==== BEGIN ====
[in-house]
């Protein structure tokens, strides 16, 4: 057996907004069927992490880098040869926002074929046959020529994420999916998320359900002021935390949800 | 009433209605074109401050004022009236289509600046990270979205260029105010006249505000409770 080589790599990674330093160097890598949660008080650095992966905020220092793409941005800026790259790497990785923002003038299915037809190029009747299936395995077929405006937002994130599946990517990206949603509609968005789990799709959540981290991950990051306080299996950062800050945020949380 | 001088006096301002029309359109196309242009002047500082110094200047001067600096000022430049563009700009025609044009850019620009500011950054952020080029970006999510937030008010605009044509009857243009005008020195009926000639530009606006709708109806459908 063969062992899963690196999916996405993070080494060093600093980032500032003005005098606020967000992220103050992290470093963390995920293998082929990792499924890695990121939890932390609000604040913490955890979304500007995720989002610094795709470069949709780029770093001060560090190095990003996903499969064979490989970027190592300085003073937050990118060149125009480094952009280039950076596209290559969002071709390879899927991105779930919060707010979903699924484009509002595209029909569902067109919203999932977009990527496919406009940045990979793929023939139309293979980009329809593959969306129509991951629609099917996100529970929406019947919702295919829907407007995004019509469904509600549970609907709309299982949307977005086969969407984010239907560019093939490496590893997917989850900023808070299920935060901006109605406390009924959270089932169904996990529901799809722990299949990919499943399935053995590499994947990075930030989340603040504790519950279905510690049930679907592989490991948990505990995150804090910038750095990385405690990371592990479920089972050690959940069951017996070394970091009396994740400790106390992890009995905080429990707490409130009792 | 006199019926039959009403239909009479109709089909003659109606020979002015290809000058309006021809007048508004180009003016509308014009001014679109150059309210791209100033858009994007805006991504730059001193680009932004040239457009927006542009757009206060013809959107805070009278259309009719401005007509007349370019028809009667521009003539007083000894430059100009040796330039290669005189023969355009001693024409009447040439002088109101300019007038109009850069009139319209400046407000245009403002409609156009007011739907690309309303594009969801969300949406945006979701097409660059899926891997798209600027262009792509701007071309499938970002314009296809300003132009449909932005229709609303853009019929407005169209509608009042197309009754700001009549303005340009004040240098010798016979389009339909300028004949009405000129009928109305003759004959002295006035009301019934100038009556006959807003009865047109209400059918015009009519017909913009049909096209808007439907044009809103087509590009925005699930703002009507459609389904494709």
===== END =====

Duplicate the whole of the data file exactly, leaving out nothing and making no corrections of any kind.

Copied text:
[in-house]
């Protein structure tokens, strides 16, 4: 057996907004069927992490880098040869926002074929046959020529994420999916998320359900002021935390949800 | 009433209605074109401050004022009236289509600046990270979205260029105010006249505000409770 080589790599990674330093160097890598949660008080650095992966905020220092793409941005800026790259790497990785923002003038299915037809190029009747299936395995077929405006937002994130599946990517990206949603509609968005789990799709959540981290991950990051306080299996950062800050945020949380 | 001088006096301002029309359109196309242009002047500082110094200047001067600096000022430049563009700009025609044009850019620009500011950054952020080029970006999510937030008010605009044509009857243009005008020195009926000639530009606006709708109806459908 063969062992899963690196999916996405993070080494060093600093980032500032003005005098606020967000992220103050992290470093963390995920293998082929990792499924890695990121939890932390609000604040913490955890979304500007995720989002610094795709470069949709780029770093001060560090190095990003996903499969064979490989970027190592300085003073937050990118060149125009480094952009280039950076596209290559969002071709390879899927991105779930919060707010979903699924484009509002595209029909569902067109919203999932977009990527496919406009940045990979793929023939139309293979980009329809593959969306129509991951629609099917996100529970929406019947919702295919829907407007995004019509469904509600549970609907709309299982949307977005086969969407984010239907560019093939490496590893997917989850900023808070299920935060901006109605406390009924959270089932169904996990529901799809722990299949990919499943399935053995590499994947990075930030989340603040504790519950279905510690049930679907592989490991948990505990995150804090910038750095990385405690990371592990479920089972050690959940069951017996070394970091009396994740400790106390992890009995905080429990707490409130009792 | 006199019926039959009403239909009479109709089909003659109606020979002015290809000058309006021809007048508004180009003016509308014009001014679109150059309210791209100033858009994007805006991504730059001193680009932004040239457009927006542009757009206060013809959107805070009278259309009719401005007509007349370019028809009667521009003539007083000894430059100009040796330039290669005189023969355009001693024409009447040439002088109101300019007038109009850069009139319209400046407000245009403002409609156009007011739907690309309303594009969801969300949406945006979701097409660059899926891997798209600027262009792509701007071309499938970002314009296809300003132009449909932005229709609303853009019929407005169209509608009042197309009754700001009549303005340009004040240098010798016979389009339909300028004949009405000129009928109305003759004959002295006035009301019934100038009556006959807003009865047109209400059918015009009519017909913009049909096209808007439907044009809103087509590009925005699930703002009507459609389904494709």